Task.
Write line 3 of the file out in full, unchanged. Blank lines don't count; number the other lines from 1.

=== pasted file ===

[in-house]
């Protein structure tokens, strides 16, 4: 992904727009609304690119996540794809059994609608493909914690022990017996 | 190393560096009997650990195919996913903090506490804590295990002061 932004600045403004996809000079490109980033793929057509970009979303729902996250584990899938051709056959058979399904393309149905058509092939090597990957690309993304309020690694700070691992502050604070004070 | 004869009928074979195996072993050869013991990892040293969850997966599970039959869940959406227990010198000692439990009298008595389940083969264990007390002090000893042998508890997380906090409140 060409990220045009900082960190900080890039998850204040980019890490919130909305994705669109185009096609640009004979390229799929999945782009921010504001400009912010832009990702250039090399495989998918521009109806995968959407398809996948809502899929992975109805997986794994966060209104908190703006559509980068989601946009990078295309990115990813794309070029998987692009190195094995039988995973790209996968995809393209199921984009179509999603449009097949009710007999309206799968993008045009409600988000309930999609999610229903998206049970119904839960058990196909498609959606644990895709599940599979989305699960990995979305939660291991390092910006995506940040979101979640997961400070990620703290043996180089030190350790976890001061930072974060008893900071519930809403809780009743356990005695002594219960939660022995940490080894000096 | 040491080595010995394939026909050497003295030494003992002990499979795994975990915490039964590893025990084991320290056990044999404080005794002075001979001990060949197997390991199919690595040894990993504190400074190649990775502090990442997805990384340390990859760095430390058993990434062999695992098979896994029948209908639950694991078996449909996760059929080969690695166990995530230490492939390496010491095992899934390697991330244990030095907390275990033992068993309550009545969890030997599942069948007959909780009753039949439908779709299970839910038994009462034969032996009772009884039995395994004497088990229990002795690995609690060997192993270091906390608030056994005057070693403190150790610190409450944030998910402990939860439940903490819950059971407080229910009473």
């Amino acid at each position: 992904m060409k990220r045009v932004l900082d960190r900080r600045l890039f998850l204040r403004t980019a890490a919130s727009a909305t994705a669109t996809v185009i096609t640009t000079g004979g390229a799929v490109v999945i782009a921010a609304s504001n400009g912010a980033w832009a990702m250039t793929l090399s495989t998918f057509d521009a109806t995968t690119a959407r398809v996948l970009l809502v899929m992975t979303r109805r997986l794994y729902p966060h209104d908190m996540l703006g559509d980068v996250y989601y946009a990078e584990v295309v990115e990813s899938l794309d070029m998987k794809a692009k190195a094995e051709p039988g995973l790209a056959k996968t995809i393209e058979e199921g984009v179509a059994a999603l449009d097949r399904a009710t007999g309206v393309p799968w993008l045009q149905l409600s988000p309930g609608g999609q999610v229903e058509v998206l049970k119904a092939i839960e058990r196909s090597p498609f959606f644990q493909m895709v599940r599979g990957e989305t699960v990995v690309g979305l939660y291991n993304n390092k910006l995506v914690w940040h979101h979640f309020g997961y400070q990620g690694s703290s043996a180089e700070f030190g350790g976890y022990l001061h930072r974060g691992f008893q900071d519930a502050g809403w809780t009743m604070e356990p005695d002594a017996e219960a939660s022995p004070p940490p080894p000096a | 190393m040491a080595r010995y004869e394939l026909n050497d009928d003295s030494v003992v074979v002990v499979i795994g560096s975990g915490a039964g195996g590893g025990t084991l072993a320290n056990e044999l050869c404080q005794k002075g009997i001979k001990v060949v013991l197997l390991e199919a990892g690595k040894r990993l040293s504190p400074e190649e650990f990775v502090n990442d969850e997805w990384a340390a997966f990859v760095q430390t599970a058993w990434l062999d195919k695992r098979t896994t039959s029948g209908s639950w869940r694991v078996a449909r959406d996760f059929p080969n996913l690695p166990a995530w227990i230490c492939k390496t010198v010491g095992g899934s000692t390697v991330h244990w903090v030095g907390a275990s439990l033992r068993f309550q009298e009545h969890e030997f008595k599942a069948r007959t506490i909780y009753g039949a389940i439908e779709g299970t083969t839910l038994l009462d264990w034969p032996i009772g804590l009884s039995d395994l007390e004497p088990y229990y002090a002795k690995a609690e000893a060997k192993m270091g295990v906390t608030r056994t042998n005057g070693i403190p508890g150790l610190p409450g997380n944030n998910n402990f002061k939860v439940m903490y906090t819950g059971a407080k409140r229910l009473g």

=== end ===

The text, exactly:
């Amino acid at each position: 992904m060409k990220r045009v932004l900082d960190r900080r600045l890039f998850l204040r403004t980019a890490a919130s727009a909305t994705a669109t996809v185009i096609t640009t000079g004979g390229a799929v490109v999945i782009a921010a609304s504001n400009g912010a980033w832009a990702m250039t793929l090399s495989t998918f057509d521009a109806t995968t690119a959407r398809v996948l970009l809502v899929m992975t979303r109805r997986l794994y729902p966060h209104d908190m996540l703006g559509d980068v996250y989601y946009a990078e584990v295309v990115e990813s899938l794309d070029m998987k794809a692009k190195a094995e051709p039988g995973l790209a056959k996968t995809i393209e058979e199921g984009v179509a059994a999603l449009d097949r399904a009710t007999g309206v393309p799968w993008l045009q149905l409600s988000p309930g609608g999609q999610v229903e058509v998206l049970k119904a092939i839960e058990r196909s090597p498609f959606f644990q493909m895709v599940r599979g990957e989305t699960v990995v690309g979305l939660y291991n993304n390092k910006l995506v914690w940040h979101h979640f309020g997961y400070q990620g690694s703290s043996a180089e700070f030190g350790g976890y022990l001061h930072r974060g691992f008893q900071d519930a502050g809403w809780t009743m604070e356990p005695d002594a017996e219960a939660s022995p004070p940490p080894p000096a | 190393m040491a080595r010995y004869e394939l026909n050497d009928d003295s030494v003992v074979v002990v499979i795994g560096s975990g915490a039964g195996g590893g025990t084991l072993a320290n056990e044999l050869c404080q005794k002075g009997i001979k001990v060949v013991l197997l390991e199919a990892g690595k040894r990993l040293s504190p400074e190649e650990f990775v502090n990442d969850e997805w990384a340390a997966f990859v760095q430390t599970a058993w990434l062999d195919k695992r098979t896994t039959s029948g209908s639950w869940r694991v078996a449909r959406d996760f059929p080969n996913l690695p166990a995530w227990i230490c492939k390496t010198v010491g095992g899934s000692t390697v991330h244990w903090v030095g907390a275990s439990l033992r068993f309550q009298e009545h969890e030997f008595k599942a069948r007959t506490i909780y009753g039949a389940i439908e779709g299970t083969t839910l038994l009462d264990w034969p032996i009772g804590l009884s039995d395994l007390e004497p088990y229990y002090a002795k690995a609690e000893a060997k192993m270091g295990v906390t608030r056994t042998n005057g070693i403190p508890g150790l610190p409450g997380n944030n998910n402990f002061k939860v439940m903490y906090t819950g059971a407080k409140r229910l009473g």